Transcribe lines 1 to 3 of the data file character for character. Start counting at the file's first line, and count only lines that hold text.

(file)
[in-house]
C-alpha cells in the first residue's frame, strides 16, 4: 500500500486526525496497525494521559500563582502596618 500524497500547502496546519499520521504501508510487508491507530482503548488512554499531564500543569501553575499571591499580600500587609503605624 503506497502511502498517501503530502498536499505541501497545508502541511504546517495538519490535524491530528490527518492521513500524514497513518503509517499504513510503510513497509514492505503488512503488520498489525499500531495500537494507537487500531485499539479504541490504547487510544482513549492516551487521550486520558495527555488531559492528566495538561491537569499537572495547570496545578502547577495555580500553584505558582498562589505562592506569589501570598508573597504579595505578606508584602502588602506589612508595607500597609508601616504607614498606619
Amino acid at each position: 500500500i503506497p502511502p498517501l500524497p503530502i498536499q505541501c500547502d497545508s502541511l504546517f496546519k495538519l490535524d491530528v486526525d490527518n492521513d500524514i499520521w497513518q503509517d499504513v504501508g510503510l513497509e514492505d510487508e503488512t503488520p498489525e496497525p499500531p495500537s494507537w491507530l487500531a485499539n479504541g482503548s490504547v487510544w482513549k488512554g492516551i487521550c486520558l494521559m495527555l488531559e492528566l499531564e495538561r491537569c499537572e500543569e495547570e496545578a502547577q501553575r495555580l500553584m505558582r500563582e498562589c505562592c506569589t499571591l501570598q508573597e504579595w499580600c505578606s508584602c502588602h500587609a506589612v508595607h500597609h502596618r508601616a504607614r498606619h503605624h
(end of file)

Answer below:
[in-house]
C-alpha cells in the first residue's frame, strides 16, 4: 500500500486526525496497525494521559500563582502596618 500524497500547502496546519499520521504501508510487508491507530482503548488512554499531564500543569501553575499571591499580600500587609503605624 503506497502511502498517501503530502498536499505541501497545508502541511504546517495538519490535524491530528490527518492521513500524514497513518503509517499504513510503510513497509514492505503488512503488520498489525499500531495500537494507537487500531485499539479504541490504547487510544482513549492516551487521550486520558495527555488531559492528566495538561491537569499537572495547570496545578502547577495555580500553584505558582498562589505562592506569589501570598508573597504579595505578606508584602502588602506589612508595607500597609508601616504607614498606619
Amino acid at each position: 500500500i503506497p502511502p498517501l500524497p503530502i498536499q505541501c500547502d497545508s502541511l504546517f496546519k495538519l490535524d491530528v486526525d490527518n492521513d500524514i499520521w497513518q503509517d499504513v504501508g510503510l513497509e514492505d510487508e503488512t503488520p498489525e496497525p499500531p495500537s494507537w491507530l487500531a485499539n479504541g482503548s490504547v487510544w482513549k488512554g492516551i487521550c486520558l494521559m495527555l488531559e492528566l499531564e495538561r491537569c499537572e500543569e495547570e496545578a502547577q501553575r495555580l500553584m505558582r500563582e498562589c505562592c506569589t499571591l501570598q508573597e504579595w499580600c505578606s508584602c502588602h500587609a506589612v508595607h500597609h502596618r508601616a504607614r498606619h503605624h